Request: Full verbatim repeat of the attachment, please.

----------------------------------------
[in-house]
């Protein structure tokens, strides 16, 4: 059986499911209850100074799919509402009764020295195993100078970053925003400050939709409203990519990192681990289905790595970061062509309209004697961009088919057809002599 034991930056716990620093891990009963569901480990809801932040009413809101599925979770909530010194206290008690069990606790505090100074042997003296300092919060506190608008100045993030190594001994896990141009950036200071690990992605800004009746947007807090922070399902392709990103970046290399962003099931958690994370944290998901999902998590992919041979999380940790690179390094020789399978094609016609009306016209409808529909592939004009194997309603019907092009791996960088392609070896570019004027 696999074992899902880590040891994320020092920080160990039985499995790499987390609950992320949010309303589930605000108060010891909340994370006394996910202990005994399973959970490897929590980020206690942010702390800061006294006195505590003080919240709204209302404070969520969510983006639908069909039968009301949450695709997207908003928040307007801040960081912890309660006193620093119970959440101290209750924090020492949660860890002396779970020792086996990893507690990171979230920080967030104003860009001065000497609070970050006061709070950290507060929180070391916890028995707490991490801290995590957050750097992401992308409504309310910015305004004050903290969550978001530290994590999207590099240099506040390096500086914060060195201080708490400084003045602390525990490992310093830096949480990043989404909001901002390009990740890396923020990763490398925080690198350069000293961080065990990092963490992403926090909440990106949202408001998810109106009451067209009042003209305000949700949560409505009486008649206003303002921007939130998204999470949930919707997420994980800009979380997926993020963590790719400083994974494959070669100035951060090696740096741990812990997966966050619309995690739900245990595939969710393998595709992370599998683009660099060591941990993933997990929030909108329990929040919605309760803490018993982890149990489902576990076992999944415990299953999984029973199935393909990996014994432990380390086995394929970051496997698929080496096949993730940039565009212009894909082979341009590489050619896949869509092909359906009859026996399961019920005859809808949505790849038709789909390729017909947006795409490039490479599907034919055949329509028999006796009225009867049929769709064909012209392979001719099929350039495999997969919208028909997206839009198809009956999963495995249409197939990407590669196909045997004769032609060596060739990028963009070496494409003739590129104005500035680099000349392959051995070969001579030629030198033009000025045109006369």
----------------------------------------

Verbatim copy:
[in-house]
């Protein structure tokens, strides 16, 4: 059986499911209850100074799919509402009764020295195993100078970053925003400050939709409203990519990192681990289905790595970061062509309209004697961009088919057809002599 034991930056716990620093891990009963569901480990809801932040009413809101599925979770909530010194206290008690069990606790505090100074042997003296300092919060506190608008100045993030190594001994896990141009950036200071690990992605800004009746947007807090922070399902392709990103970046290399962003099931958690994370944290998901999902998590992919041979999380940790690179390094020789399978094609016609009306016209409808529909592939004009194997309603019907092009791996960088392609070896570019004027 696999074992899902880590040891994320020092920080160990039985499995790499987390609950992320949010309303589930605000108060010891909340994370006394996910202990005994399973959970490897929590980020206690942010702390800061006294006195505590003080919240709204209302404070969520969510983006639908069909039968009301949450695709997207908003928040307007801040960081912890309660006193620093119970959440101290209750924090020492949660860890002396779970020792086996990893507690990171979230920080967030104003860009001065000497609070970050006061709070950290507060929180070391916890028995707490991490801290995590957050750097992401992308409504309310910015305004004050903290969550978001530290994590999207590099240099506040390096500086914060060195201080708490400084003045602390525990490992310093830096949480990043989404909001901002390009990740890396923020990763490398925080690198350069000293961080065990990092963490992403926090909440990106949202408001998810109106009451067209009042003209305000949700949560409505009486008649206003303002921007939130998204999470949930919707997420994980800009979380997926993020963590790719400083994974494959070669100035951060090696740096741990812990997966966050619309995690739900245990595939969710393998595709992370599998683009660099060591941990993933997990929030909108329990929040919605309760803490018993982890149990489902576990076992999944415990299953999984029973199935393909990996014994432990380390086995394929970051496997698929080496096949993730940039565009212009894909082979341009590489050619896949869509092909359906009859026996399961019920005859809808949505790849038709789909390729017909947006795409490039490479599907034919055949329509028999006796009225009867049929769709064909012209392979001719099929350039495999997969919208028909997206839009198809009956999963495995249409197939990407590669196909045997004769032609060596060739990028963009070496494409003739590129104005500035680099000349392959051995070969001579030629030198033009000025045109006369």